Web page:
Tip #9: Shop smart. Don’t buy products online unless you can get free shipping, and make sure the items aren’t available for less locally. I nearly had to relinquish my Thrifty Queen crown after I discovered that the same shampoo I bought online was in every local drugstore, for one-third of what I paid for it during one of my very rare impulse shopping moments.
Tip #10: Get free stuff. I was a mystery shopper for a national pizza chain and got a free pizza every month for years. All I had to do was order a pizza for home delivery, then fill out and mail in a 5-minute survey about the pizza and the delivery driver. I’ve also participated in numerous product testings and received free laundry detergent, free fabric softener, free granola bars, you name it! One caveat: you never, ever want to pay to be a mystery shopper or product tester. Manufacturer’s need impartial consumer input, and they’re willing to pay for it, not the other way around.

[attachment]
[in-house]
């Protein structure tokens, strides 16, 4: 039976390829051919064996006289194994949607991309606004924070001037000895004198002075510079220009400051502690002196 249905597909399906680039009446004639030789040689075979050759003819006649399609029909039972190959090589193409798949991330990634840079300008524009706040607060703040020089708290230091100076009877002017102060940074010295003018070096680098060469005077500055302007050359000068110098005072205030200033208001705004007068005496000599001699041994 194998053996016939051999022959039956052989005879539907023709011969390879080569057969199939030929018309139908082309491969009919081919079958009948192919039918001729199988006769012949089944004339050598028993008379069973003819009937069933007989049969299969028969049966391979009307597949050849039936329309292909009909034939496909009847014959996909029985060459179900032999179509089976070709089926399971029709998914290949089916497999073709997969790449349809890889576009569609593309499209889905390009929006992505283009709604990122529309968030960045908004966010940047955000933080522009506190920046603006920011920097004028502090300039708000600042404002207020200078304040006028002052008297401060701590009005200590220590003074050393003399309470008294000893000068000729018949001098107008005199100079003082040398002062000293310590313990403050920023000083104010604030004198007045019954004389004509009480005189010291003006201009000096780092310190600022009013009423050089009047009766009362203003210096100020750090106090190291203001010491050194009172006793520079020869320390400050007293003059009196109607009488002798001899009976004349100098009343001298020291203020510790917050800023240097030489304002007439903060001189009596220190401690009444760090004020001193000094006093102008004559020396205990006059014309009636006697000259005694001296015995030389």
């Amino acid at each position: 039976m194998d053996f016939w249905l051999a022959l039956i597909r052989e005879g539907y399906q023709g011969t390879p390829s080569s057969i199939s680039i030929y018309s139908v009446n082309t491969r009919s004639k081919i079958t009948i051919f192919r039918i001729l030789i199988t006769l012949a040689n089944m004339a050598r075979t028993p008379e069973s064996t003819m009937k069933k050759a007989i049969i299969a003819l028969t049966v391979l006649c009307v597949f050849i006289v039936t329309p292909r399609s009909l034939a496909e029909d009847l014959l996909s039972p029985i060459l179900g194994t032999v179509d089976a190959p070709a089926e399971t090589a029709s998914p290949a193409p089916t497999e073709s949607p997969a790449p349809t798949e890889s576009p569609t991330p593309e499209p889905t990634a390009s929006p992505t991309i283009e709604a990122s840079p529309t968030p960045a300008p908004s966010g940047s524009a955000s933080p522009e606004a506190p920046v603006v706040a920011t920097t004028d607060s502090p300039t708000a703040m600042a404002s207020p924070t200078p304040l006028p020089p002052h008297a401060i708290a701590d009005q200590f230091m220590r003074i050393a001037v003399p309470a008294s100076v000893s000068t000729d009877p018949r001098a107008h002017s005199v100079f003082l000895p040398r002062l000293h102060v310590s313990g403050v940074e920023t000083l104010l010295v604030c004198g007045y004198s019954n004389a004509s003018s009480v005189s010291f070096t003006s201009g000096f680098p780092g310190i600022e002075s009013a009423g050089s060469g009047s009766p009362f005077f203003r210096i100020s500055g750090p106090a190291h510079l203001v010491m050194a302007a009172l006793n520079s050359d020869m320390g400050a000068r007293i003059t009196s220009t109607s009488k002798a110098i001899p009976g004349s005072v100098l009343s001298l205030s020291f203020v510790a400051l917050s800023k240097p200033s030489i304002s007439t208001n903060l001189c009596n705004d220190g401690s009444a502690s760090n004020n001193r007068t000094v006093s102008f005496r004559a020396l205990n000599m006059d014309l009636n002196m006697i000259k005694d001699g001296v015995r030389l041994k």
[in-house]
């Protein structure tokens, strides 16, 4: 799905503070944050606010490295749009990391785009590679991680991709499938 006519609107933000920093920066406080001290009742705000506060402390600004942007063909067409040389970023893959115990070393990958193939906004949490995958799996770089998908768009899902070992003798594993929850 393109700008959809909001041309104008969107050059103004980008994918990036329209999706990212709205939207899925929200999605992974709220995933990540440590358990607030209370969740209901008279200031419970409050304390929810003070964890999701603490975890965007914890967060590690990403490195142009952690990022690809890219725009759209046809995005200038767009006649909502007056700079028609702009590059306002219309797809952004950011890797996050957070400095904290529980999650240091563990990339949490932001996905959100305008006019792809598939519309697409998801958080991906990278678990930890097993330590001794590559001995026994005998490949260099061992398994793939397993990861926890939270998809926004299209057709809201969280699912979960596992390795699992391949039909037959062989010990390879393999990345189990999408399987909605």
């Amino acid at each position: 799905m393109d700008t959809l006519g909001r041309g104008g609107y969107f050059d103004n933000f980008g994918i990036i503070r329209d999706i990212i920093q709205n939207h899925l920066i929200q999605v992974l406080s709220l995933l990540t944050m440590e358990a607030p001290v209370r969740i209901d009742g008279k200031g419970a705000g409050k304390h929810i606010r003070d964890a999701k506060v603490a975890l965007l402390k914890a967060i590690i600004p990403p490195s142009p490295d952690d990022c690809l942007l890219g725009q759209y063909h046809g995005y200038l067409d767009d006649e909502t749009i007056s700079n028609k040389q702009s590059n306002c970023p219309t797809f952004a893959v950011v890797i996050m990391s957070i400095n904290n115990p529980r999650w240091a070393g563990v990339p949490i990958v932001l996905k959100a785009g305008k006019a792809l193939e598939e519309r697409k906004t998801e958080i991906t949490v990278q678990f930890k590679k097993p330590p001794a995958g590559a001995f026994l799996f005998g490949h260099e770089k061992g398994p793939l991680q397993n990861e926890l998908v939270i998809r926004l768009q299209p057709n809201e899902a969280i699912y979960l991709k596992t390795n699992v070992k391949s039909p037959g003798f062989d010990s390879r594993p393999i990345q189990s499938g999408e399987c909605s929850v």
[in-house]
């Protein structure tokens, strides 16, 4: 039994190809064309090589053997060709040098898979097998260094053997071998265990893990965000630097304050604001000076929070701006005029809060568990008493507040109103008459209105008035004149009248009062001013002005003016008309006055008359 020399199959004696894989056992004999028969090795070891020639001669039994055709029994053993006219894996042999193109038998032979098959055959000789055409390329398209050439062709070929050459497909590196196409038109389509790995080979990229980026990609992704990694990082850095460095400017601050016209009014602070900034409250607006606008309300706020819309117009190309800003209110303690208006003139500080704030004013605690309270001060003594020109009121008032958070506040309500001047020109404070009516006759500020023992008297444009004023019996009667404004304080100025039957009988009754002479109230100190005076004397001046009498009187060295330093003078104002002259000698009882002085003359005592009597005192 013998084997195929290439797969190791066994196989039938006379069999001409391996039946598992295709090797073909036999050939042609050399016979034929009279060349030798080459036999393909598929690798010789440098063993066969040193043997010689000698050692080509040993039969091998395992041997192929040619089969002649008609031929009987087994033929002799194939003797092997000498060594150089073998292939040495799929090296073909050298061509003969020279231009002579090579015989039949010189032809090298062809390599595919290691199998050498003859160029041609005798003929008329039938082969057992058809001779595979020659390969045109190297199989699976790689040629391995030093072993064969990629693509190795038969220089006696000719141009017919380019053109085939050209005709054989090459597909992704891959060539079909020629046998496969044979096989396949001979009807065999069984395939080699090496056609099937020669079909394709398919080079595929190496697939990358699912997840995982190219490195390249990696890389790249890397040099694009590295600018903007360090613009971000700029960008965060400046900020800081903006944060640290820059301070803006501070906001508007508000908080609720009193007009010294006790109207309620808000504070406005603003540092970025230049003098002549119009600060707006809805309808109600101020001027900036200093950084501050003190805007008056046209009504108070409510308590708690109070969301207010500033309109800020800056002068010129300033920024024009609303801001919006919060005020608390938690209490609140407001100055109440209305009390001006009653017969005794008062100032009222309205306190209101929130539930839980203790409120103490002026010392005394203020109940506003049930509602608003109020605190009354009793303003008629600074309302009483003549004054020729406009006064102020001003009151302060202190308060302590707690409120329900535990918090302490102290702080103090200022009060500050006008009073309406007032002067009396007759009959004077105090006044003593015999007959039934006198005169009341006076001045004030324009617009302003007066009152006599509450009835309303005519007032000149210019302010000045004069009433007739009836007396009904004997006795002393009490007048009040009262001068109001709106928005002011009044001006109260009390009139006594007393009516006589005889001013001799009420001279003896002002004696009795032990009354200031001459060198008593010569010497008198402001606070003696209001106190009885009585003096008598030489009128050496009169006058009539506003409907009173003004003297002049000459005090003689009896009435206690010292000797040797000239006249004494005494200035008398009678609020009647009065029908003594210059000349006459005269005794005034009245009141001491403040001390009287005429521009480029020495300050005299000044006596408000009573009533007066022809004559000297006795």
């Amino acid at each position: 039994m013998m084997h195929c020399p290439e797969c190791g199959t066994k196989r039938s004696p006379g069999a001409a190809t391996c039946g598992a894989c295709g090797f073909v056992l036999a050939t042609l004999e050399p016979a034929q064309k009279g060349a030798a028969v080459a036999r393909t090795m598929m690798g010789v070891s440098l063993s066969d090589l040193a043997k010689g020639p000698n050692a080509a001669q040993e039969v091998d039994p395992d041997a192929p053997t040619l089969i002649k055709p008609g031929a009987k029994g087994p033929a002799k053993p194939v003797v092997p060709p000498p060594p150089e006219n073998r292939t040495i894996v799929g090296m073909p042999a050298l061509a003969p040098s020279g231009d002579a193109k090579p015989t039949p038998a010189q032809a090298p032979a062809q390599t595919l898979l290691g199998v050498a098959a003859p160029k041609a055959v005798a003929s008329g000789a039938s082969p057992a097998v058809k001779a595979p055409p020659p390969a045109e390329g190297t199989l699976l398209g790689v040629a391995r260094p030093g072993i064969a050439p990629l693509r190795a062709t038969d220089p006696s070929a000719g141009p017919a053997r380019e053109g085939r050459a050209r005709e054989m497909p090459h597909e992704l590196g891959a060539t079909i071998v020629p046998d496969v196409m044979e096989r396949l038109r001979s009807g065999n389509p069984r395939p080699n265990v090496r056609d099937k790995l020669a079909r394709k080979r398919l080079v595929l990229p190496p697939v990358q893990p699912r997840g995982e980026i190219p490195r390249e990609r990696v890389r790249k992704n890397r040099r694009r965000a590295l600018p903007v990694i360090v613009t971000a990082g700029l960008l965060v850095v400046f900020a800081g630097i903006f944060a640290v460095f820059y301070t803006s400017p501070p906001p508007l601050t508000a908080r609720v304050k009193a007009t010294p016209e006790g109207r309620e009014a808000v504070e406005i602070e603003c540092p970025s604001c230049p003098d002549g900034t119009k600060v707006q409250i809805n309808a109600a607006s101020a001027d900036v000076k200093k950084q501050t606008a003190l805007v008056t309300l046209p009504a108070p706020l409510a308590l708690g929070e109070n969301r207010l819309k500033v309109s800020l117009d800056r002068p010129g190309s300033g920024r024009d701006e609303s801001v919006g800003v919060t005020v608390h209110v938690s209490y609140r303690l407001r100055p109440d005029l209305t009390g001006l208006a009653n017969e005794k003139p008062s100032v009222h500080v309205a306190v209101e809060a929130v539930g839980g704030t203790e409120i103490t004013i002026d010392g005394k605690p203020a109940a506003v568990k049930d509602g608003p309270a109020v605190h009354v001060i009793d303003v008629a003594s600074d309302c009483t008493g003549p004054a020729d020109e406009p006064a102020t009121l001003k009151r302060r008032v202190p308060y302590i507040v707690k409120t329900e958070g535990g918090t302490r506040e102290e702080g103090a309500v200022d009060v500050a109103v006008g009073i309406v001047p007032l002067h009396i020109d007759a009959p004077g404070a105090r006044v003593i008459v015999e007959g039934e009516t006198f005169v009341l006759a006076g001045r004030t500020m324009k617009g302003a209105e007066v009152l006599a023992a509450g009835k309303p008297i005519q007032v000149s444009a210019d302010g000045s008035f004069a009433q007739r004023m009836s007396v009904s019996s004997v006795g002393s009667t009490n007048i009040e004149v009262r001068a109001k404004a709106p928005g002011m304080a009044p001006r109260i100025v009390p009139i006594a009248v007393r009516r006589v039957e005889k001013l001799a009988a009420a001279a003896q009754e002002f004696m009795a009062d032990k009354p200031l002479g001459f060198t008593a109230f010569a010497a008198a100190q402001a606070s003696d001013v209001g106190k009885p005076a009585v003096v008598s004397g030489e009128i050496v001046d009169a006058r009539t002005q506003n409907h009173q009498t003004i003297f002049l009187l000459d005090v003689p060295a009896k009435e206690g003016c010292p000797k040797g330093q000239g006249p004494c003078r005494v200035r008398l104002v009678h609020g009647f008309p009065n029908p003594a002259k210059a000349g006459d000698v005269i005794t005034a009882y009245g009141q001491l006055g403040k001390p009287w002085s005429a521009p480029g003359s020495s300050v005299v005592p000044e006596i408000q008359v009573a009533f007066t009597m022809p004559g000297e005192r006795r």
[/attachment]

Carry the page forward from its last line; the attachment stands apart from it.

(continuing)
Tip #11: Eating day-old bread won’t kill you. Most supermarkets have a rack they load up each morning with that day’s expiring bakery products for 50% off. Here’s the thing: they’re still quite fresh, and often you can’t even tell the difference. Why pay more when you don’t have to?
Tip #12: Treat yourself once in awhile. Thrifty people, even those who are trying to stretch every dollar, understand the importance of buying some small nonessential item every now and then. If you don’t treat yourself or your family now and again, you may eventually end up feeling so deprived and weary of frugal living that you blow your budget by buying a big-ticket item you really cannot afford.